In accordance with another further aspect of the invention, the security platform can substitute for the security resident in the operating system and networking software either by turning off the security provided by the operating system and networking software and implementing the instant invention as the security for the system or by incorporating the security platform into the operating system or networking software themselves.
FIG. 1 is a diagram of the primary components of the security platform.
FIGS. 2a and 2b are a flowchart of the process of access validation performed by the checkAccess process of the security platform.
FIG. 3 is a flowchart of that portion of the initSecurity process involving validation of the user as having authority to update the security platform components, notably the rules in the rules file.
FIG. 4 is a schematic of a networked system in which the security platform is a part.
As shown in FIG. 1, my invention is a security platform 10 which is accessed by an application program in a computer-based network. The platform has the following primary components, a header file 12, a rules file 14, and a library 16. In the preferred embodiment, additional components, notably a shared memory 18, a message queue 20 and a Daemon process 22 are implememented to improve efficiency and to provide a level of security within and for the security platform itself.
The general environmental needs of the preferred embodiment of the security platform are: C language compiler; UNIX, or other UNIX-like operating system which allows shared memory appropriate hardware that allows enough shared memory to accommodate all the security rules. The platform is not otherwise hardware or software dependent.
The security platform 10 in its most basic form is a framework or tool which requires only that access types 5 having security interest be defined in header file 12 for the application under consideration; that rules 15 consistent with the access type naming convention relevant to each access type populate the rules file 14; and that the application under consideration contains the appropriate trigger into the platform to access and initiate validation of access by security platform 10.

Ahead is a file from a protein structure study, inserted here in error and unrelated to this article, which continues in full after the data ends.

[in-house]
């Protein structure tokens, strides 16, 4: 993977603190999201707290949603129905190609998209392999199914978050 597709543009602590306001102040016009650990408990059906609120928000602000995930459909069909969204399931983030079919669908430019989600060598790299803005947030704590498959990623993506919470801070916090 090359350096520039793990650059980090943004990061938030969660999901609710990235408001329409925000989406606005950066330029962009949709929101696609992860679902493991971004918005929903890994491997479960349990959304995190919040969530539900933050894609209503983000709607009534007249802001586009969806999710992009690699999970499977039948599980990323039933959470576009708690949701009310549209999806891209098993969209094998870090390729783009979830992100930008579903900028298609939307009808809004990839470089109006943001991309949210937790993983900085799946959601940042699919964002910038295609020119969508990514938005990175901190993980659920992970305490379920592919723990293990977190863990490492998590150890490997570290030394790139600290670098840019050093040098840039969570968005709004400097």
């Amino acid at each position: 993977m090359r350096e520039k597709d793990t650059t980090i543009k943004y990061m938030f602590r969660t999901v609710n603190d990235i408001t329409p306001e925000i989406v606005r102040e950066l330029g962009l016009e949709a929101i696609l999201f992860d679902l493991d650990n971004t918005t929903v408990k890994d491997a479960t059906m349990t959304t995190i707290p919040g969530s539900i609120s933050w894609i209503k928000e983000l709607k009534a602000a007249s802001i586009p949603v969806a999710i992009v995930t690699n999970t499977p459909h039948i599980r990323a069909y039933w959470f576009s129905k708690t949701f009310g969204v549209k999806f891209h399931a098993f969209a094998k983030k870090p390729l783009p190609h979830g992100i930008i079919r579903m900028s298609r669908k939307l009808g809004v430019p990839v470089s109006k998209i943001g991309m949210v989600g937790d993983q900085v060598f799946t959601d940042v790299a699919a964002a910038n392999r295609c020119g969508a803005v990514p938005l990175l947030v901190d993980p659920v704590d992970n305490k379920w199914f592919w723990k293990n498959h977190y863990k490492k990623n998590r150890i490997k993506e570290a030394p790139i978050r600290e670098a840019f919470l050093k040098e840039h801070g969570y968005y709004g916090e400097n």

Header File--Access Types and Naming Conventions
Header File 12 defines access types. In its raw form, header file 12 defines no access types but does provide an example as a reminder of the definition convention. All access types 5 defined in the header file will take a rule-based form "AccessType(subject type, object type)". This lends itself readily to each application for which security measures are to be implemented. Access types 5 in Header File 12 can be modified or deleted or new access types added based upon the perceived needs of the application under consideration.
For example, a developer may wish to define the following access types 5--uCanRead, uCanWrite, uCanUpdate, and uCanProcess, which could have the following meanings, respectively: access "uCanRead" deals with the ability to read information stored within the network; access "uCanWrite" deals with the ability to transport information resident in the network to a printer or modem for communication beyond the network; access "uCanUpdate" deals with the ability to enter information into the network for storage, manipulation or commentary; and access "uCanProcess" deals with the ability to manipulate information resident in the network. Obviously, many other types of access can be defined and a broad type of access (a class of access) can be more narrowly divided into accesses. For example, uCanWrite may be a super class of access divided into two more specific classes--uCanWritePrinter which could deal with the ability to print out information from the network utilizing one or more printers making up part of the network, and uCanWriteModem which could deal with the ability to utilize a modem comprising part of the network to transmit information outside the system.